Of all the medieval and fortified towns throughout southern Europe, the Languedoc town of Carcassonne is easily one of the most famous. While officially founded in the fifth century there remains evidence of Roman occupation even now under the main buildings. Recalled for its pivotal role in the Albigensian crusades and the history of the Cathars, today the old fortified town is one of the biggest and most unique tourist drawcards in France.

While many mistakenly consider the fortified town to be one of the best preserved medieval fortresses still standing, the old walled village was actually in ruins for centuries. In fact, Carcassonne was struck off the roster of official fortifications under Napoleon and the Restoration, and the fortified cité of Carcassonne fell into such disrepair that the French government decreed that it was unsafe and should be demolished and cleared for redevelopment. This decision, thankfully, caused an uproar, and around 1853 acclaimed French architect Eugene Viollet-le-Duc came into the picture and began one of his famed restorations.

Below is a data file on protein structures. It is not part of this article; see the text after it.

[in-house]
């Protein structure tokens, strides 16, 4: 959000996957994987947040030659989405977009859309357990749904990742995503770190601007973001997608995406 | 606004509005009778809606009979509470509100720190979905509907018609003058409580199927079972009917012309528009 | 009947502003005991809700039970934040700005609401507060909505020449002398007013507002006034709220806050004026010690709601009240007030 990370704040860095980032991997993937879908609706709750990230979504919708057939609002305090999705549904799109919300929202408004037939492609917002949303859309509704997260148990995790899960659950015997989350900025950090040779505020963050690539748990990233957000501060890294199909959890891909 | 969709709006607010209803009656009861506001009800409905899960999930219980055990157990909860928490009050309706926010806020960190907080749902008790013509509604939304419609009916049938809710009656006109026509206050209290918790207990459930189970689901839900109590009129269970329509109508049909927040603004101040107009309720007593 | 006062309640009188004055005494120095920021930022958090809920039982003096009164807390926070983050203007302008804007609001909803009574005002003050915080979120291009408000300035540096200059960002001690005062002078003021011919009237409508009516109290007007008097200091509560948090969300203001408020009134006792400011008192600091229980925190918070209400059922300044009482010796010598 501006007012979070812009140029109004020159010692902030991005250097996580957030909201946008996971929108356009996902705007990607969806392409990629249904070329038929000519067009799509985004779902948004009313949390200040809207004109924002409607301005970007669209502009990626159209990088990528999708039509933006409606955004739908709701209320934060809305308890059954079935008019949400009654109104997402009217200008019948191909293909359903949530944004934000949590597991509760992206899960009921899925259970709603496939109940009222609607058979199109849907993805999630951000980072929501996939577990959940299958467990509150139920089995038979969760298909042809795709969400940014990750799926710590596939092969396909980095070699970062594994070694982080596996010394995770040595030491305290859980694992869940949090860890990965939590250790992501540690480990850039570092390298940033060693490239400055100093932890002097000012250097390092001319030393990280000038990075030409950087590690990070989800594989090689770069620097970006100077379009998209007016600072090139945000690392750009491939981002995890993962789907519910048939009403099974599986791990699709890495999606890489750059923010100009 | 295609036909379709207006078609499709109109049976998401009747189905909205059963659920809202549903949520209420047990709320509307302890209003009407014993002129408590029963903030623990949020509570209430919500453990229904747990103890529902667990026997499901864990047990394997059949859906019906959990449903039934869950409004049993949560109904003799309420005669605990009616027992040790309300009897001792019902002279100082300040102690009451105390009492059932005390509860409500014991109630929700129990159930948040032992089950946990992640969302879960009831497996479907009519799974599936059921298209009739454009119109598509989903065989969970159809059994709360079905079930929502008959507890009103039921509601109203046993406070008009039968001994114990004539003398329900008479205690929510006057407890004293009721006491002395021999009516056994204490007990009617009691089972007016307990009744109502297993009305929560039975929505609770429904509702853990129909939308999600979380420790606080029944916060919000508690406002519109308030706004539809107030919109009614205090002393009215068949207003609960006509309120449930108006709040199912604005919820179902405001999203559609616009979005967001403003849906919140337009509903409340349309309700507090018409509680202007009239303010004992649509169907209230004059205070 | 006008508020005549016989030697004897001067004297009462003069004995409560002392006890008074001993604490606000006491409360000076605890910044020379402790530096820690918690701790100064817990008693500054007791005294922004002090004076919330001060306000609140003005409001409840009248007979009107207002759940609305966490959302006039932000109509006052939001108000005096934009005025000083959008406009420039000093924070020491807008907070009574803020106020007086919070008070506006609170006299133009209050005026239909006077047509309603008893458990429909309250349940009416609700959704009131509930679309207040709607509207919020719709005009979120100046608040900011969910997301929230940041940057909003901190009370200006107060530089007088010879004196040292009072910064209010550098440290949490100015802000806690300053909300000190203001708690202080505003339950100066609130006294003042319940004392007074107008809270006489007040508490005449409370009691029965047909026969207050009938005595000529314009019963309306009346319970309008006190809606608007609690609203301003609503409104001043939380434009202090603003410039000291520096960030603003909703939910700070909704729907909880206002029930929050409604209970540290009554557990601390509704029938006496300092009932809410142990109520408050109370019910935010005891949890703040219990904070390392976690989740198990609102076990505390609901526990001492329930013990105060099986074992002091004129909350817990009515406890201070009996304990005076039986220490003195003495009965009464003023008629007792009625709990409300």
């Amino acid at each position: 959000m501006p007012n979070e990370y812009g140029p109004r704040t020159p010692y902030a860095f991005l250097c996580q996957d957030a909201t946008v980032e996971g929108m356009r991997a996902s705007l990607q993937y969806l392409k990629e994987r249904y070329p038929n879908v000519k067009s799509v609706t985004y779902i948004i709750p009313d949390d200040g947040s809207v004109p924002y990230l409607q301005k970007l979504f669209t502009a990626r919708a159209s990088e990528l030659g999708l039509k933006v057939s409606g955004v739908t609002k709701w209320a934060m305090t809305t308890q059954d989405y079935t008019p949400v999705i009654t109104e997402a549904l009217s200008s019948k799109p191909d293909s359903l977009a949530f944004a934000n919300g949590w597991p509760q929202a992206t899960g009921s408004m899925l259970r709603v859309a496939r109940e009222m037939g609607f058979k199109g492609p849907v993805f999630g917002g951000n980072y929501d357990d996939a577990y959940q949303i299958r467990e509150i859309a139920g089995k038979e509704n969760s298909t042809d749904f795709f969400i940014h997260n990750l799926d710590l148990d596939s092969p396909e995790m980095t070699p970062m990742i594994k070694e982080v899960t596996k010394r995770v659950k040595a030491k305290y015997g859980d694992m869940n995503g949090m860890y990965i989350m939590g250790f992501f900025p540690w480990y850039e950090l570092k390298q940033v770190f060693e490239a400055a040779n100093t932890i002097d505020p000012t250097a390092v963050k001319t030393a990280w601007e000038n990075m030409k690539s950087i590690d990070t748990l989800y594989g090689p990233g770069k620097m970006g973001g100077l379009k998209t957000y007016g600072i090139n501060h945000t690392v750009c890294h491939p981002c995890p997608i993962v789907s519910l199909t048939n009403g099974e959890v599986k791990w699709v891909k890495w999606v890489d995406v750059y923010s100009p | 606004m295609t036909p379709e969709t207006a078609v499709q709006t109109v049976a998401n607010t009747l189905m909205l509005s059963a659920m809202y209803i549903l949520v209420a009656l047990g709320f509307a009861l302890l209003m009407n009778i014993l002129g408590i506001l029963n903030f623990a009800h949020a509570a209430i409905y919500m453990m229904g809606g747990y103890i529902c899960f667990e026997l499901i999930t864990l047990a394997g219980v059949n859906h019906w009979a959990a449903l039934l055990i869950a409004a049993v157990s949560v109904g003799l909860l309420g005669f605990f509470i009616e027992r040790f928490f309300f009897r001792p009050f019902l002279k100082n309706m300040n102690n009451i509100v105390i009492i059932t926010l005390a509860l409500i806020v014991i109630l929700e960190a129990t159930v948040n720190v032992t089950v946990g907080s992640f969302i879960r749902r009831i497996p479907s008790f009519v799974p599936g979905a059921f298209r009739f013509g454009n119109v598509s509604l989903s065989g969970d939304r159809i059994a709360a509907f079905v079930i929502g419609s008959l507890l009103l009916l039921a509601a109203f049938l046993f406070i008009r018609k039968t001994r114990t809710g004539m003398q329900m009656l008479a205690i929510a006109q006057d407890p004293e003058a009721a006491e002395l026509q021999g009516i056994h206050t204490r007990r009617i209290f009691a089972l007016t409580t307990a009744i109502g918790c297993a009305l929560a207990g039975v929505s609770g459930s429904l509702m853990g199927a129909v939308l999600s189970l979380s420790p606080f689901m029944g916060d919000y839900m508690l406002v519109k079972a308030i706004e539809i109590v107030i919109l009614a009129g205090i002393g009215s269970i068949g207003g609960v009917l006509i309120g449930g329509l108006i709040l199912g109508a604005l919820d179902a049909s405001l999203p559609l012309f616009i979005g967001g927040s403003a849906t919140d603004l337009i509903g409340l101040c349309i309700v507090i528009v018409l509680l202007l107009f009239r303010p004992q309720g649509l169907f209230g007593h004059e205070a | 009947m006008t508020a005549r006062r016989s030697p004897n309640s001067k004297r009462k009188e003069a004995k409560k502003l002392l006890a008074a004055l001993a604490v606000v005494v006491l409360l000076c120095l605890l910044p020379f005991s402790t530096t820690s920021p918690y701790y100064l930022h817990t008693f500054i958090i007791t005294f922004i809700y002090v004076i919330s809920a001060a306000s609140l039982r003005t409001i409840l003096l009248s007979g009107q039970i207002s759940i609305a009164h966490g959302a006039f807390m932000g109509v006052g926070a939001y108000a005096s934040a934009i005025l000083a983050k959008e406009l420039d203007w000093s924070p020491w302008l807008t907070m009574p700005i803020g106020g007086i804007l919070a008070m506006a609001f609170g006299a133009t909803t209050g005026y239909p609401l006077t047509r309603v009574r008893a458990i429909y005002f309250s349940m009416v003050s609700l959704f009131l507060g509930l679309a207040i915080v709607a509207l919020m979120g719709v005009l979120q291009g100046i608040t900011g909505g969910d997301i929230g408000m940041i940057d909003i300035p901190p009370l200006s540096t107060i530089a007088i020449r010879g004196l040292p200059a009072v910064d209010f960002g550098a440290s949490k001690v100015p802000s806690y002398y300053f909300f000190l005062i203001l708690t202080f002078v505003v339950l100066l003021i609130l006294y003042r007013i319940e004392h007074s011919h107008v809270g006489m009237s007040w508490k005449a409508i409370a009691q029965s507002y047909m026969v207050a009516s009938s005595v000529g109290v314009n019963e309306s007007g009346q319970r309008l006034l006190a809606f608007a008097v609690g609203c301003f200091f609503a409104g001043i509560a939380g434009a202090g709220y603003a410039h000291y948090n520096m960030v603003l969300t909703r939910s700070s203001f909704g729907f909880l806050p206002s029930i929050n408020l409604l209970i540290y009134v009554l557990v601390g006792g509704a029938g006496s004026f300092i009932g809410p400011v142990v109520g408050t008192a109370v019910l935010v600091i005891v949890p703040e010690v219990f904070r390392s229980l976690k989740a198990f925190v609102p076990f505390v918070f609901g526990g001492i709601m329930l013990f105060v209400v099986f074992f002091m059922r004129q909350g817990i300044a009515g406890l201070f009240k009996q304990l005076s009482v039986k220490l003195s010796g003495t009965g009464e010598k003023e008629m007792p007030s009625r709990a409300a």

Teddy in Carcassonne

Teddy needed a rest overlooking the great hall in Carcassonne

Viollet-le-Duc had already won praise for his restoration of such important landmarks as Notre Dame Cathedral in Paris, and the Romanesque abbey of Vézelay. Modern conservationists consider Viollet-le-Duc’s restorations too free and too interpretive. Nevertheless, some of the monuments he restored might have been lost forever if he had not intervened.

The architect had himself admitted that he could have chosen to restore the site to any one of a number of possible historical eras. After all, as one master after another added to or built over older structures during its seventeen-hundred year working life, the fortifications became a jumble of styles and technologies. Viollet-le-Duc chose to restore the site in line with the way it might have looked around the late 16th century, shortly before it began its decline.

In 1997 the site was added to the UNESCO list of World Heritage Sites.

To Teddy’s untrained eye, the restoration was a huge success. Visitors can not only see what the structure would have looked like at its peak, but there are also solid glimpses into its earlier history. As a massive 3D, walk-through step back in time, it is almost unparalleled.

Carcasssonne by air

Carcasssonne by air